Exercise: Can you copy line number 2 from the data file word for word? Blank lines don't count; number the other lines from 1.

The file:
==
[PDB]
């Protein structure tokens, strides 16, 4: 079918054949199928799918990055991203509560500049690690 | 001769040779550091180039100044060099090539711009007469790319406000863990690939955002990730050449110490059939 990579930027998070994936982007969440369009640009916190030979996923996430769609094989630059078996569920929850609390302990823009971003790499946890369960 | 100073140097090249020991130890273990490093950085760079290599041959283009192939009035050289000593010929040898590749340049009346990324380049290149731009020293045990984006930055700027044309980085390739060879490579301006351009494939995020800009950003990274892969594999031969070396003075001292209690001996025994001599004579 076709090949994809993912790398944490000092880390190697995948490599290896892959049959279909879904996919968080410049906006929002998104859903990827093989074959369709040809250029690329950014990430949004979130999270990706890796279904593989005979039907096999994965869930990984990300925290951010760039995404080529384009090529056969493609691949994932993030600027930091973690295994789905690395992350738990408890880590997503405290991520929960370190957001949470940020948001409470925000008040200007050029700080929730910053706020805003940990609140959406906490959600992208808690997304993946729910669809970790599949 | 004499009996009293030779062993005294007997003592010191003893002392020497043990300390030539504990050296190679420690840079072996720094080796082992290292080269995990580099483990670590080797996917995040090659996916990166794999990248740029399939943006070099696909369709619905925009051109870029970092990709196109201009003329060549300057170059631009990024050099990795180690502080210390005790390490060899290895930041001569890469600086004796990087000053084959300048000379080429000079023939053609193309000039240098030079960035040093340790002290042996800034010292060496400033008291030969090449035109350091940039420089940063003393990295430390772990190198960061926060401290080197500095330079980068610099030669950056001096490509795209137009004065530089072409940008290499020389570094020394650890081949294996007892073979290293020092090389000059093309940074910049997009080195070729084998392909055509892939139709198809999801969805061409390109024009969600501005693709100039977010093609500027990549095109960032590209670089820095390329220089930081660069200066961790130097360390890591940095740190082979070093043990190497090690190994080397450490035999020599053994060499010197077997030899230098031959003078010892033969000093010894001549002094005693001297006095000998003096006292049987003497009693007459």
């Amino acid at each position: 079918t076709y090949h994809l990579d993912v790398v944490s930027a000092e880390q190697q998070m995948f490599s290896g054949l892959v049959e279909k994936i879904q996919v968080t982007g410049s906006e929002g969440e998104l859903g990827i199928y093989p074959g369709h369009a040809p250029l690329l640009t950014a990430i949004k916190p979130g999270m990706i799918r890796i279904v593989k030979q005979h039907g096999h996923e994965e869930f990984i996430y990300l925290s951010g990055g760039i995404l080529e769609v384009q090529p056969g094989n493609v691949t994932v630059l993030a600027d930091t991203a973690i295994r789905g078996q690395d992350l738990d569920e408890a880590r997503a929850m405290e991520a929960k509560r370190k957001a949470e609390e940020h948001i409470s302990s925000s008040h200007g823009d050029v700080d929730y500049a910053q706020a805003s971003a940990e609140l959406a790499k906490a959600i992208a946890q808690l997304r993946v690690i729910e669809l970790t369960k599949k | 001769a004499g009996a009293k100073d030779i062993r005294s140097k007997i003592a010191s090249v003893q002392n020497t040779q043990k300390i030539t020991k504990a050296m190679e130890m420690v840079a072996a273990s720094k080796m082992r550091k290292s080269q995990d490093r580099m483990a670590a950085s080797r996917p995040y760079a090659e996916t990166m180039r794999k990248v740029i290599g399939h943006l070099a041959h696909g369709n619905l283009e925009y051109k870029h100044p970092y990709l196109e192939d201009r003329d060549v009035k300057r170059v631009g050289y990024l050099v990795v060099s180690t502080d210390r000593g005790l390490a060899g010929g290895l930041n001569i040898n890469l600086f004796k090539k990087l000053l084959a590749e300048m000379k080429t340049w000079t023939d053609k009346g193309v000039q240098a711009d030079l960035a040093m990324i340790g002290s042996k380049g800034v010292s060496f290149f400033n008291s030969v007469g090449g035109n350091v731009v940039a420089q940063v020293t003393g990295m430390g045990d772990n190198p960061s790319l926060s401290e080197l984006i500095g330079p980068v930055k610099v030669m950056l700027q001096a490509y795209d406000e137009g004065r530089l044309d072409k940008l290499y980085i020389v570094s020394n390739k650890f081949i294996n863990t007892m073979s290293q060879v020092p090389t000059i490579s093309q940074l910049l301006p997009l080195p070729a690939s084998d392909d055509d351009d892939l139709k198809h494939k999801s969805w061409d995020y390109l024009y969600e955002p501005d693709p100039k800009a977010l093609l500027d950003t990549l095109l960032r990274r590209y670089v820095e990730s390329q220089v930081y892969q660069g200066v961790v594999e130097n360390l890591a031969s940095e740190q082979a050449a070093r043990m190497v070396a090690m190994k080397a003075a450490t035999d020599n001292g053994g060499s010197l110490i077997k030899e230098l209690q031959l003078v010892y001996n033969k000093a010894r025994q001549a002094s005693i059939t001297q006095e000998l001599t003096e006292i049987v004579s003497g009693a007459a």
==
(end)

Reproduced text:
């Protein structure tokens, strides 16, 4: 079918054949199928799918990055991203509560500049690690 | 001769040779550091180039100044060099090539711009007469790319406000863990690939955002990730050449110490059939 990579930027998070994936982007969440369009640009916190030979996923996430769609094989630059078996569920929850609390302990823009971003790499946890369960 | 100073140097090249020991130890273990490093950085760079290599041959283009192939009035050289000593010929040898590749340049009346990324380049290149731009020293045990984006930055700027044309980085390739060879490579301006351009494939995020800009950003990274892969594999031969070396003075001292209690001996025994001599004579 076709090949994809993912790398944490000092880390190697995948490599290896892959049959279909879904996919968080410049906006929002998104859903990827093989074959369709040809250029690329950014990430949004979130999270990706890796279904593989005979039907096999994965869930990984990300925290951010760039995404080529384009090529056969493609691949994932993030600027930091973690295994789905690395992350738990408890880590997503405290991520929960370190957001949470940020948001409470925000008040200007050029700080929730910053706020805003940990609140959406906490959600992208808690997304993946729910669809970790599949 | 004499009996009293030779062993005294007997003592010191003893002392020497043990300390030539504990050296190679420690840079072996720094080796082992290292080269995990580099483990670590080797996917995040090659996916990166794999990248740029399939943006070099696909369709619905925009051109870029970092990709196109201009003329060549300057170059631009990024050099990795180690502080210390005790390490060899290895930041001569890469600086004796990087000053084959300048000379080429000079023939053609193309000039240098030079960035040093340790002290042996800034010292060496400033008291030969090449035109350091940039420089940063003393990295430390772990190198960061926060401290080197500095330079980068610099030669950056001096490509795209137009004065530089072409940008290499020389570094020394650890081949294996007892073979290293020092090389000059093309940074910049997009080195070729084998392909055509892939139709198809999801969805061409390109024009969600501005693709100039977010093609500027990549095109960032590209670089820095390329220089930081660069200066961790130097360390890591940095740190082979070093043990190497090690190994080397450490035999020599053994060499010197077997030899230098031959003078010892033969000093010894001549002094005693001297006095000998003096006292049987003497009693007459």